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Aging | Pomegranate Juice Keeps Arteries Healthy

Pomegranate Juice Keeps Arteries Healthy

Drinking a small amount of pomegranate juice every day can reverse hardening (atherosclerosis) of the carotid arteries that carry blood from the neck to the brain, reports a study in Clinical Nutrition (2004;23:423–33). The results of this study suggest that drinking pomegranate juice regularly could help prevent some carotid atherosclerosis manifestations, such as stroke and certain types of dementia.

Pomegranate juice contains an array of powerful antioxidants including phenolic compounds, tannins, and anthocyanins. Oxidation of low-density lipoproteins (LDL, the molecules that carry the “bad” cholesterol) is an important step in atherosclerosis development, and antioxidants that are capable of blocking LDL oxidation might be useful for preventing the disease.

Nineteen people with severe atherosclerosis of the carotid arteries participated in the study. Ten were assigned at random to consume 50 ml (just under 2 ounces) of pomegranate juice each day, while the other nine did not receive the juice (control group). Participants did not make changes in diet or lifestyle, and those with drug prescriptions for high blood pressure or elevated cholesterol levels continued to take their medications during the study. Atherosclerosis severity was determined at the start of the study and again after one year by means of an ultrasound examination that measured the thickness of the two inner layers of the arteries.

After one year, the severity of atherosclerosis had decreased by an average of 35% in the group drinking pomegranate juice; in contrast, the severity increased by an average of 9% in the control group. In addition, the average systolic blood pressure (the higher number) fell substantially, from an average of 174 mm Hg at the beginning of the study to 153 mm Hg after one year. The diastolic blood pressure (the lower number), which was initially normal, did not change during the study. Pomegranate juice consumption makes LDLs significantly less susceptible to oxidization; that effect plus the reduction in systolic blood pressure may explain in part the improvement in atherosclerosis.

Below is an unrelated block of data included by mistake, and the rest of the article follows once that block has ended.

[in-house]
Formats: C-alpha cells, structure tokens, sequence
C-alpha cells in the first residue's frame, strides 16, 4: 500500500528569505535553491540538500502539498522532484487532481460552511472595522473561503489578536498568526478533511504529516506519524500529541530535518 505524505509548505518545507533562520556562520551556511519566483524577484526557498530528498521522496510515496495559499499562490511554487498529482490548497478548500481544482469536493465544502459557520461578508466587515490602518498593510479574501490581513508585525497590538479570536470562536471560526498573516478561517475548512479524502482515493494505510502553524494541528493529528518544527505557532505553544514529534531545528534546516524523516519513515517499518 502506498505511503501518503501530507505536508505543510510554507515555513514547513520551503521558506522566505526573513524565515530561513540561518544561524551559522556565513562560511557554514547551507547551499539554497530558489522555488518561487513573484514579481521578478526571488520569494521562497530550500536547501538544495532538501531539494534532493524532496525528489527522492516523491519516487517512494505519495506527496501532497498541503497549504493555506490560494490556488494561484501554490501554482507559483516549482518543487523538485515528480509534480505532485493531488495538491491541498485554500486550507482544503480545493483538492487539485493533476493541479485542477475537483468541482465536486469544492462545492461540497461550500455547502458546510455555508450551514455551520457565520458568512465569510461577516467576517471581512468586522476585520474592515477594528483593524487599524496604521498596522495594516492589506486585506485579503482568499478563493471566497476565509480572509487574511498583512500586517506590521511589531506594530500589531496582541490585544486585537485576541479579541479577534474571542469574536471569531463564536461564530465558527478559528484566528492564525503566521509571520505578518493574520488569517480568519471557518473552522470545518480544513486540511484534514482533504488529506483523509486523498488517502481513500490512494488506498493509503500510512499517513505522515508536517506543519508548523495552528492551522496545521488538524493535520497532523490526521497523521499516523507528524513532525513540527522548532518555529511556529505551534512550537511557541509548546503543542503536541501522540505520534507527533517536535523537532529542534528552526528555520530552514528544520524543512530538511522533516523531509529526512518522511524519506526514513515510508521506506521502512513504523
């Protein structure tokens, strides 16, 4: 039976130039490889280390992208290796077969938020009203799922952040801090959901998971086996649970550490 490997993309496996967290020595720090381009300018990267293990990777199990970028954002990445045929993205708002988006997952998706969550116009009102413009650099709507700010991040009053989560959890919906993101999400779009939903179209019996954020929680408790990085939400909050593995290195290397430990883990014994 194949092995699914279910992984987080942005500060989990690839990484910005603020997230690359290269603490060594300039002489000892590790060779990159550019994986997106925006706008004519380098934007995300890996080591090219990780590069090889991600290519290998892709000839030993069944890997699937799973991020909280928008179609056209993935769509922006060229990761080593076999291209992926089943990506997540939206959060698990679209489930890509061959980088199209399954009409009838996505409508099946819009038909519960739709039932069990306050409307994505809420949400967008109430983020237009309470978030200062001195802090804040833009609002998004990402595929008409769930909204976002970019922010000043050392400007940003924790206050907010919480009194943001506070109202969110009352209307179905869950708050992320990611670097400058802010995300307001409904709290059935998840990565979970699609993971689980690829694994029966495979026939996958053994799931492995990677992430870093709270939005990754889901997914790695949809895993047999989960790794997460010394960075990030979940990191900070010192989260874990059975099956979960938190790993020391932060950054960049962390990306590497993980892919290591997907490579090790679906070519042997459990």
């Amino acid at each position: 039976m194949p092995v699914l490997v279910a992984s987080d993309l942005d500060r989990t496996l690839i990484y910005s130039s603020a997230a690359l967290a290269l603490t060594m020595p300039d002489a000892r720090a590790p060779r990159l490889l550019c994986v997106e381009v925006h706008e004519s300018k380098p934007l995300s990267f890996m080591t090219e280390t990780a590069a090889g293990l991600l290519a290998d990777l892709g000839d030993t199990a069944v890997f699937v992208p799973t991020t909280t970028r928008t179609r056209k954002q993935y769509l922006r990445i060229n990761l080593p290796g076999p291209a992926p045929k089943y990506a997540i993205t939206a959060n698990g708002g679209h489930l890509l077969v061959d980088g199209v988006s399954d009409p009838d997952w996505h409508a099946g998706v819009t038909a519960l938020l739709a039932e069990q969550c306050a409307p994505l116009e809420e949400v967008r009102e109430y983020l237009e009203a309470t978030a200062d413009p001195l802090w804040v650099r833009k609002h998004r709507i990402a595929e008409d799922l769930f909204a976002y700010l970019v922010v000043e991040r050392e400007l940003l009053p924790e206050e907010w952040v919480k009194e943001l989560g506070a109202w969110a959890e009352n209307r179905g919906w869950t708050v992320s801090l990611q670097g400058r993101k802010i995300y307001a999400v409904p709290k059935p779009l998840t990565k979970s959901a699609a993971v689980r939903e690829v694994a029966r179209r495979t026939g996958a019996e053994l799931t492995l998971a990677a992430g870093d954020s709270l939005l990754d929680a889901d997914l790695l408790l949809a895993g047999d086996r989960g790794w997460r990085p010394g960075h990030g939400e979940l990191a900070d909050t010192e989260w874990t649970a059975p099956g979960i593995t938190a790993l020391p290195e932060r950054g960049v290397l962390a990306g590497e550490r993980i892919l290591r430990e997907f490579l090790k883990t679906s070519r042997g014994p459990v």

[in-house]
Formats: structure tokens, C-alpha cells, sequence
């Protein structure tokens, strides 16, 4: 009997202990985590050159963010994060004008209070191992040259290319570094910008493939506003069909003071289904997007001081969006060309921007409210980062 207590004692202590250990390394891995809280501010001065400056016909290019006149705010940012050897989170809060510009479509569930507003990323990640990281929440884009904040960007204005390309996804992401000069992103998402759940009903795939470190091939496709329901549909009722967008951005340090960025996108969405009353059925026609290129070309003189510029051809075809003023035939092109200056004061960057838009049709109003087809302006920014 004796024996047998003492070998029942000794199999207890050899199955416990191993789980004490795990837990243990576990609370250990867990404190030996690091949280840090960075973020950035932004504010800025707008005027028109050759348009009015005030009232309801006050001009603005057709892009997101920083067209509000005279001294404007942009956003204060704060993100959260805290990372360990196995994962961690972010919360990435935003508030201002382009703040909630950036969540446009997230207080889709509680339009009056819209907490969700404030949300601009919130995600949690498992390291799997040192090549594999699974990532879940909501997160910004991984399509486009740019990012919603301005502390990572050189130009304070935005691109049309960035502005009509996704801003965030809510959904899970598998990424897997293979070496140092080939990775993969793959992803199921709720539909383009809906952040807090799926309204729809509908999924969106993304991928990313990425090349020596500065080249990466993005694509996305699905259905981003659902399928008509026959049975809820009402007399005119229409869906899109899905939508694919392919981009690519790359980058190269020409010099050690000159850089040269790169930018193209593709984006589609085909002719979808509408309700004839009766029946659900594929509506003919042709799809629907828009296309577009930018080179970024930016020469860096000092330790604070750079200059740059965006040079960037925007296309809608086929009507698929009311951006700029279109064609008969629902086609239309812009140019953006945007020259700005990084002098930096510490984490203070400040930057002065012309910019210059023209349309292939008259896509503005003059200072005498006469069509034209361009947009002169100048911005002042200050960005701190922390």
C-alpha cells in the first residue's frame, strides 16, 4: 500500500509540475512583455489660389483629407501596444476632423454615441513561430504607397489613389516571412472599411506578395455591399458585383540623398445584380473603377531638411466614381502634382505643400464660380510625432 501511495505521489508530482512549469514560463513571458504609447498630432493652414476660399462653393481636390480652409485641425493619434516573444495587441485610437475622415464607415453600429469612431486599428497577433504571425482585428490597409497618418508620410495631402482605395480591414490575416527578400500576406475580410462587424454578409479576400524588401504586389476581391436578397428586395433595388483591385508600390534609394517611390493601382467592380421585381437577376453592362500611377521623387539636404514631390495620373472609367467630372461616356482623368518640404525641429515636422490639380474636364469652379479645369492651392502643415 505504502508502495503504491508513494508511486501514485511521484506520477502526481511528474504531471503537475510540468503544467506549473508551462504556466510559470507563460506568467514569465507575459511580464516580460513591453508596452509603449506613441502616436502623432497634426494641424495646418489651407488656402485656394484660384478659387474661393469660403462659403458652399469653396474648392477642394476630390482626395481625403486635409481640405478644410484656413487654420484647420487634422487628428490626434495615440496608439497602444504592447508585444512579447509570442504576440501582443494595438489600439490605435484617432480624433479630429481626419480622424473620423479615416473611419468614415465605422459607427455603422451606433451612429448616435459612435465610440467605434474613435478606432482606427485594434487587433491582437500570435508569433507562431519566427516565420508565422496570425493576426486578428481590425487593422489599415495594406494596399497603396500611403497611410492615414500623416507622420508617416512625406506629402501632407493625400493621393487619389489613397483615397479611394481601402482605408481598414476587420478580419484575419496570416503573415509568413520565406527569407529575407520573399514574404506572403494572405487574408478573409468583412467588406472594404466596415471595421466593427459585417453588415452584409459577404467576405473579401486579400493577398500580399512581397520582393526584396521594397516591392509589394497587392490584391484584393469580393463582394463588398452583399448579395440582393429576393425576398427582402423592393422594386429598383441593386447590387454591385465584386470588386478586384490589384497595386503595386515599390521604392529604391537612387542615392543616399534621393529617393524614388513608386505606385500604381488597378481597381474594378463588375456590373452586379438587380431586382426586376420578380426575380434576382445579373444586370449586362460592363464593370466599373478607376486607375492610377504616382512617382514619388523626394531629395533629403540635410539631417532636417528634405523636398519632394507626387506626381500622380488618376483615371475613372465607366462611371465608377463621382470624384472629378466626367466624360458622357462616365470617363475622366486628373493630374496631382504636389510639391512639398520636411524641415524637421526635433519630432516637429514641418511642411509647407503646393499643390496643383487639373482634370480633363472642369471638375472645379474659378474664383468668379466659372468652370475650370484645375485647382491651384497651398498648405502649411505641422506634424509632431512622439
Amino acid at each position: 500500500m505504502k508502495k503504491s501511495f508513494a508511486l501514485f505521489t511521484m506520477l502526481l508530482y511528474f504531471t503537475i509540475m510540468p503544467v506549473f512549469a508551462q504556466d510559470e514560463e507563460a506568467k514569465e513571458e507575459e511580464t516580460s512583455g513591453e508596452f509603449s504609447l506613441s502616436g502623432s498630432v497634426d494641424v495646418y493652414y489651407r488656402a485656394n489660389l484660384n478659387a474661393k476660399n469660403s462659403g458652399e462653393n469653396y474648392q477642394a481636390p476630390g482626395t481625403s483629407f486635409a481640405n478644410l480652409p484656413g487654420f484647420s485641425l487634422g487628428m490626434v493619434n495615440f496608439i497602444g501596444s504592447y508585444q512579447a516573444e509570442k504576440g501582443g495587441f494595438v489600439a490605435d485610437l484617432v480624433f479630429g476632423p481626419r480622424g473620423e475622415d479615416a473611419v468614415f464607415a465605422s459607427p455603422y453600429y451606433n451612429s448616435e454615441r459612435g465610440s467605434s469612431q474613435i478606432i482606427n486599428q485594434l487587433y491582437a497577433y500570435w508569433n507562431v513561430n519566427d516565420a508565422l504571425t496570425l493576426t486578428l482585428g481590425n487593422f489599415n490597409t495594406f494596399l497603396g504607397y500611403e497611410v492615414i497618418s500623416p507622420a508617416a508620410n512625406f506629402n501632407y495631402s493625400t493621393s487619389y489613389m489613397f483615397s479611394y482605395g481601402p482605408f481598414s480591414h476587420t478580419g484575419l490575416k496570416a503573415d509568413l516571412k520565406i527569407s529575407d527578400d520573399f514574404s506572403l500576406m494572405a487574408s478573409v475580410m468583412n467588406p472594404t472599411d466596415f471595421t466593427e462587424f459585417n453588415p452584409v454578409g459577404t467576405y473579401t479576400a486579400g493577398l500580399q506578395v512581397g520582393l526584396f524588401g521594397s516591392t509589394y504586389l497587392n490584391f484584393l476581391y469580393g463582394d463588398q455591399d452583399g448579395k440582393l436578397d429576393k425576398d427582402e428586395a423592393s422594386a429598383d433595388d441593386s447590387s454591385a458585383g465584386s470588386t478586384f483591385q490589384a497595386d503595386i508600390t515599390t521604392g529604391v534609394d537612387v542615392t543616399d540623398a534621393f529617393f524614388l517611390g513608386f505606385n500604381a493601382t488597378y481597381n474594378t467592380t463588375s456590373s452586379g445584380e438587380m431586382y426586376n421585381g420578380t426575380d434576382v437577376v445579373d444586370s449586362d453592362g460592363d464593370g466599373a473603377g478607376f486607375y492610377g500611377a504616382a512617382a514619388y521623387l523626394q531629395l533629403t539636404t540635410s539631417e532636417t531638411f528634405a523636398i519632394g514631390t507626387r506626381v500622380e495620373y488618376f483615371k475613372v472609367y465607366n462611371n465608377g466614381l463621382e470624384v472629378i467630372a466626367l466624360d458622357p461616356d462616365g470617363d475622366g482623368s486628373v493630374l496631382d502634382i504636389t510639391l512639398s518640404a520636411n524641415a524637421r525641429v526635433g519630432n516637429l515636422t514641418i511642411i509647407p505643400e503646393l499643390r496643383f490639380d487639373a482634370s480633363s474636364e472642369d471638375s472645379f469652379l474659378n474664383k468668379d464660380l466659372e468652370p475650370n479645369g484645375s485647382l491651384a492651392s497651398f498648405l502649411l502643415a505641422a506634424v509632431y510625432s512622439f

Five people continued drinking pomegranate juice for an additional two years. Although the improvements in atherosclerosis and blood pressure were maintained during that time, no additional improvements were seen.

The pomegranate has been considered a sacred fruit by many of the world’s major religions. In Greek mythology, this fruit represented life, regeneration, and marriage. It has also been revered through the ages for its medicinal properties, and it is displayed in the coat of arms of several medical associations. Now, modern science has shown that this ancient fruit is beneficial for atherosclerosis, a very modern disease.

Alan R. Gaby, MD, an expert in nutritional therapies, testified to the White House Commission on CAM upon request in December 2001. Dr. Gaby served as a member of the Ad-Hoc Advisory Panel of the National Institutes of Health Office of Alternative Medicine. He is the author of Preventing and Reversing Osteoporosis (Prima, 1994), and co-author of The Natural Pharmacy, 2nd Edition (Healthnotes, Three Rivers Press, 1999), the A–Z Guide to Drug-Herb-Vitamin Interactions (Healthnotes, Three Rivers Press, 1999), Clinical Essentials Volume 1 and 2 (Healthnotes, 2000), and The Patient’s Book of Natural Healing (Prima, 1999). A former professor at Bastyr University of Natural Health Sciences, in Kenmore, WA, where he served as the Endowed Professor of Nutrition, Dr. Gaby is the Chief Medical Editor for Healthnotes, Inc.

Copyright © 2004 Healthnotes, Inc. All rights reserved. Republication or redistribution of the Healthnotes® content is expressly prohibited without the prior written consent of Healthnotes, Inc. Healthnotes Newswire is for educational or informational purposes only, and is not intended to diagnose or provide treatment for any condition. If you have any concerns about your own health, you should always consult with a healthcare professional. Healthnotes, Inc. shall not be liable for any errors or delays in the content, or for any actions taken in reliance thereon. Healthnotes and the Healthnotes logo are registered trademarks of Healthnotes, Inc.

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The health information contained in this site is not intended as medical advice and should not be considered a substitute for appropriate medical care. Any products mentioned in studies cited in Healthnotes articles are not necessarily endorsed by Bastyr. As with any product, consult with a natural health practitioner to discuss what may be best for you.

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